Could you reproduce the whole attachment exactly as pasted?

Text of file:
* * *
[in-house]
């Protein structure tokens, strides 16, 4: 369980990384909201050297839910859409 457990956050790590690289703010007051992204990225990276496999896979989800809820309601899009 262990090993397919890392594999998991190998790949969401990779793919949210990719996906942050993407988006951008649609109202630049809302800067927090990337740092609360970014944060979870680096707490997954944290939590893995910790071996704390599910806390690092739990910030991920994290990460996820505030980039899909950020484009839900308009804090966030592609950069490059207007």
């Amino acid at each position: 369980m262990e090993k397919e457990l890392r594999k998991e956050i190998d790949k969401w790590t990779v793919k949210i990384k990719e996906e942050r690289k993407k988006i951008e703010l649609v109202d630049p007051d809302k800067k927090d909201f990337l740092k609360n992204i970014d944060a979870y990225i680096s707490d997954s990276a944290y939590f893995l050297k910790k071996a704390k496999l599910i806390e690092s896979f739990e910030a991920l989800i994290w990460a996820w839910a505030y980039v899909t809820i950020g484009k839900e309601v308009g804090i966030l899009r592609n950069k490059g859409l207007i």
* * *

[in-house]
């Protein structure tokens, strides 16, 4: 369980990384909201050297839910859409 457990956050790590690289703010007051992204990225990276496999896979989800809820309601899009 262990090993397919890392594999998991190998790949969401990779793919949210990719996906942050993407988006951008649609109202630049809302800067927090990337740092609360970014944060979870680096707490997954944290939590893995910790071996704390599910806390690092739990910030991920994290990460996820505030980039899909950020484009839900308009804090966030592609950069490059207007």
């Amino acid at each position: 369980m262990e090993k397919e457990l890392r594999k998991e956050i190998d790949k969401w790590t990779v793919k949210i990384k990719e996906e942050r690289k993407k988006i951008e703010l649609v109202d630049p007051d809302k800067k927090d909201f990337l740092k609360n992204i970014d944060a979870y990225i680096s707490d997954s990276a944290y939590f893995l050297k910790k071996a704390k496999l599910i806390e690092s896979f739990e910030a991920l989800i994290w990460a996820w839910a505030y980039v899909t809820i950020g484009k839900e309601v308009g804090i966030l899009r592609n950069k490059g859409l207007i």